7 Ways to Declutter Your Finances: A New Year’s Resolution Guide

Senior couple sitting at their kitchen table looking at papers and taking notes over a cup of coffee.

When was the last time you decluttered your finances? This might be an unfamiliar term. But you likely declutter your home or your car on a regular basis — so why shouldn’t you declutter your finances, too?

Here’s how to start the new year with a clean financial slate that will help you as you navigate your financial journey and seek to achieve financial security. 

What Does It Mean to Declutter Your Finances?

Decluttering your finances is the process of simplifying and organizing your financial life by eliminating unnecessary or unused elements. For example, you might declutter your finances by:

  • Reviewing and optimizing spending habits
  • Cutting down on unnecessary expenses
  • Organizing financial accounts for better visibility and control 

The Importance of Starting the New Year With a Clean Financial Slate

If you’re cleaning out your home, you might focus these efforts in the springtime. But for financial decluttering, we recommend doing this work around the start of the year. This helps you align your financial goals with your priorities in the new year — such as saving for a major purchase, investing or paying off debt.

Other benefits of financial decluttering include:

  • Improve your overall financial health by understanding your financial situation and taking control of your money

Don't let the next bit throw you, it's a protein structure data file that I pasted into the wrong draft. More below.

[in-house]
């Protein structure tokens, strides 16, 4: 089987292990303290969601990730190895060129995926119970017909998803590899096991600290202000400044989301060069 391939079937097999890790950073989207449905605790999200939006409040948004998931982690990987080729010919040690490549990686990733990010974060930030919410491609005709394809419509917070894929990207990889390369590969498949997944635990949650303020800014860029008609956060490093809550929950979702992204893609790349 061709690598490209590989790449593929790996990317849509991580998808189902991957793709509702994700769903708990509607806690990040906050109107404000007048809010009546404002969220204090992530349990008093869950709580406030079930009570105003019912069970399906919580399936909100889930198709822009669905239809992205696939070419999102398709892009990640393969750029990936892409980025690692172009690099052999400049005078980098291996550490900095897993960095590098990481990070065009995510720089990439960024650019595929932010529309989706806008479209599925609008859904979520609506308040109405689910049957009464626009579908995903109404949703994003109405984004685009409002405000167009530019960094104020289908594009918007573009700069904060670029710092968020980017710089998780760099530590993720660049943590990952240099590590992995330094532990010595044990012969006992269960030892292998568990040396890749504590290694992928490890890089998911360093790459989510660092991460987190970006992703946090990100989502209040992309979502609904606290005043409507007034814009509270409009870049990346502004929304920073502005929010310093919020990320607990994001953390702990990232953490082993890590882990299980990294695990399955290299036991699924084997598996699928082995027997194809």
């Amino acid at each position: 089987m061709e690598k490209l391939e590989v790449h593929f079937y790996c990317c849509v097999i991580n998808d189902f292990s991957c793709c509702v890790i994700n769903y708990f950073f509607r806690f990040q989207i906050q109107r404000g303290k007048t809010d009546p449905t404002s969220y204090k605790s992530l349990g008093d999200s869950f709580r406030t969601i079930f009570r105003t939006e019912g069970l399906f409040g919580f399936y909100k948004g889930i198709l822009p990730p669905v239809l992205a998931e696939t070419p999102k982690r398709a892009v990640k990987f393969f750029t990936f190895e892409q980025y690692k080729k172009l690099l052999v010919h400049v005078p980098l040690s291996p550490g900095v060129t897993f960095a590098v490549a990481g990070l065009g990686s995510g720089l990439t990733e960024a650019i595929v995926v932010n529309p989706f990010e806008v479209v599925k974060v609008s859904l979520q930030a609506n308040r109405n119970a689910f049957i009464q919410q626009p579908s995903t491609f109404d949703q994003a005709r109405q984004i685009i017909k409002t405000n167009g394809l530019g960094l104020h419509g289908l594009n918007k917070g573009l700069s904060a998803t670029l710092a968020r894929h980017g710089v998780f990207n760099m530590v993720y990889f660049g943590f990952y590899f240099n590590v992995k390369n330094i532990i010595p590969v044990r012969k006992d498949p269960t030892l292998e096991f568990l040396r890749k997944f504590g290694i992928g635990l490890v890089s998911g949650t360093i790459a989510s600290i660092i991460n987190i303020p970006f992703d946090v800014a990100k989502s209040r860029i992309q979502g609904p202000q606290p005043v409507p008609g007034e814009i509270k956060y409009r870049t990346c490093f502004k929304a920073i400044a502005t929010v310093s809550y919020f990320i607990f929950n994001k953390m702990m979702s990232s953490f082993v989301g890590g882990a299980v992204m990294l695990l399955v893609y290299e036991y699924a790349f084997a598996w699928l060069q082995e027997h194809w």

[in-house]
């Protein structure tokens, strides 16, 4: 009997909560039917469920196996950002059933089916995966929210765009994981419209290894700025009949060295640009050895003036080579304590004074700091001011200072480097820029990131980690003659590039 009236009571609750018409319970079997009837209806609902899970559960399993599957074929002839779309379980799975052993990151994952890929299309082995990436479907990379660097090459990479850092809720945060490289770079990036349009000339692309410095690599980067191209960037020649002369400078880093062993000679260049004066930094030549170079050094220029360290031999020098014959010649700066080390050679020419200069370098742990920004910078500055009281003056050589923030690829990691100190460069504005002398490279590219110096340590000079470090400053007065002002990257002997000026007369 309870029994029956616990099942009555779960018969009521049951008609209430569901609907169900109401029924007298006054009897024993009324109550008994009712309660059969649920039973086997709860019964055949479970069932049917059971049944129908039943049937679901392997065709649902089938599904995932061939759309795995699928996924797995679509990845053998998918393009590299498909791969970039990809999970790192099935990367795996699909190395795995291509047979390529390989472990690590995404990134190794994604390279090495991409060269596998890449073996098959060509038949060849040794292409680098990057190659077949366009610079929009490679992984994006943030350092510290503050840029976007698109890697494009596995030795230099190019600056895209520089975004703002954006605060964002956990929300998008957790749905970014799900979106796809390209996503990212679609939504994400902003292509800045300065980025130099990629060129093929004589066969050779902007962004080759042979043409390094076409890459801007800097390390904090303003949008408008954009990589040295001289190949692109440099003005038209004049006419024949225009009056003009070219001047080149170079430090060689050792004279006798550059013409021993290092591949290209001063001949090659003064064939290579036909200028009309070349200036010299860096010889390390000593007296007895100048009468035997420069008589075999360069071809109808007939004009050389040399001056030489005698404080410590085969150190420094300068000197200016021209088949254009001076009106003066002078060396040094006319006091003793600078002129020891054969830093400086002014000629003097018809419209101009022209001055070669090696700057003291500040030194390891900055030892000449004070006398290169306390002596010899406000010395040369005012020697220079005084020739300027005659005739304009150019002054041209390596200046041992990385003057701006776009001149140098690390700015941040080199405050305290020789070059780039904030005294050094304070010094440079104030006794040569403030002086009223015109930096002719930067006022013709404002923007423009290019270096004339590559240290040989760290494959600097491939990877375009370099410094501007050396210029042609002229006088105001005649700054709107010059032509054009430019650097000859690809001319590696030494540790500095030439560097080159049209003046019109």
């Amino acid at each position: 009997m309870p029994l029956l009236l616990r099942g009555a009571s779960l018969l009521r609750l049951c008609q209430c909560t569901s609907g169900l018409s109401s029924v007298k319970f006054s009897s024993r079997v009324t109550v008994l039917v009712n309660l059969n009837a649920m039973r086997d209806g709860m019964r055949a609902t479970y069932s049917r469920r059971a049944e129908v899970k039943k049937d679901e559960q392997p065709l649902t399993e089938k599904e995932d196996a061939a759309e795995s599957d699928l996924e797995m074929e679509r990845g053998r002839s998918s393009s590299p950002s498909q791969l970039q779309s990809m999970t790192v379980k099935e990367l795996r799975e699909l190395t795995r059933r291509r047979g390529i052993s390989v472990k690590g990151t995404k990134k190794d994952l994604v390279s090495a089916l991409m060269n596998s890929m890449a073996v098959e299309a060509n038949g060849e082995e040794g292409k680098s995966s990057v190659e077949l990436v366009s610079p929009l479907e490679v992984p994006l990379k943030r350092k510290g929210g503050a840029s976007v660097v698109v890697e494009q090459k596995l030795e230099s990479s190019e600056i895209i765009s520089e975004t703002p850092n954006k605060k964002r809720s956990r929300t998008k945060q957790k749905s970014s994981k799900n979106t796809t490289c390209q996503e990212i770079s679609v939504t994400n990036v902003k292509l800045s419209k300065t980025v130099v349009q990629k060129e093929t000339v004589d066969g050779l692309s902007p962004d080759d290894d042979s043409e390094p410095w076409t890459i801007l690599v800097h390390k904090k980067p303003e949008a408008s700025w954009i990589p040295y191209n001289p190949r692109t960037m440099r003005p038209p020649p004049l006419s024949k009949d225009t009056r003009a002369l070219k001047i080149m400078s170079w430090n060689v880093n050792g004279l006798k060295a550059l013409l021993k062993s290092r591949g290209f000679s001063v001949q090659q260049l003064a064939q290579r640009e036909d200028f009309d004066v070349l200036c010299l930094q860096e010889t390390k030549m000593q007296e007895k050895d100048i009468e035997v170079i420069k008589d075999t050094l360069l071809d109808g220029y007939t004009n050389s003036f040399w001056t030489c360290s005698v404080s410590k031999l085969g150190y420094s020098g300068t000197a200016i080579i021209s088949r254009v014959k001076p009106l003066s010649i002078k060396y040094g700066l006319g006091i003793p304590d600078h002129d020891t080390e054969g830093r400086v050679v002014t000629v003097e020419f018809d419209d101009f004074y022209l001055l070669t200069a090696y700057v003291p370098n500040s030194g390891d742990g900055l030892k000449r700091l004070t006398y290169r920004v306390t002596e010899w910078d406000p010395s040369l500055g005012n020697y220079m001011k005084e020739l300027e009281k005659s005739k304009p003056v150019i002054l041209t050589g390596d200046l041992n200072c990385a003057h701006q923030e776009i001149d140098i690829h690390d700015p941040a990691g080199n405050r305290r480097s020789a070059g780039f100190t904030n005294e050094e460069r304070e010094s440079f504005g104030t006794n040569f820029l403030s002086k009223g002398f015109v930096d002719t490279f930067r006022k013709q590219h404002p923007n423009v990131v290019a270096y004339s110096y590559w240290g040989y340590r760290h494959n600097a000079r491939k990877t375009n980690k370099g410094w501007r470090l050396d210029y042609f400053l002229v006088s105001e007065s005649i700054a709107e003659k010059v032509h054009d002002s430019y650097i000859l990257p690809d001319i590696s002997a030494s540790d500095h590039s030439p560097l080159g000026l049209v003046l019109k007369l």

• Reduce stress (financial clutter, like debt or disorganized accounts, can contribute to stress and anxiety)
  • Create a solid foundation for effective financial planning 
  • Make informed decisions about budgeting, saving and investing

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7 Tips to Declutter Your Finances

Ready to start the new year off on the right financial foot? Take a look at our top seven tips to help declutter your finances. 

1. Set Clear Financial Goals

Start by setting financial goals for the year. Each goal should be measurable and achievable. You can also add a mental deadline to keep you motivated to work toward them.

What kind of goals should you set? Maybe you want to save a specific amount, or you want to cut down on non-essential expenses. According to PwC’s Global Consumer Insights Pulse Survey, 69% of consumers plan to cut back on nonessential spending over the next six months. 15% of respondents want to stop buying nonessential items altogether.  

Throughout the year, you can reassess your goals depending on how your financial situation may have changed.

2. Use A Budget App or Tool

An app or other digital tool is a great way to help you stick to a budget. Our recommendations include:

  • You Need A Budget (YNAB). This app uses a zero-based budgeting approach where you allocate all your funds to your expenses. 
  • PocketGuard. PocketGuard gives you an overview of finances; tracks expenses; and helps you plan for upcoming bills.
  • Monarch Money. This app tracks your accounts, budgets and investments.

Apps like these can help you review your personal financial situation and be aware of the purchases you’re making.

3. Assess Your Monthly Subscriptions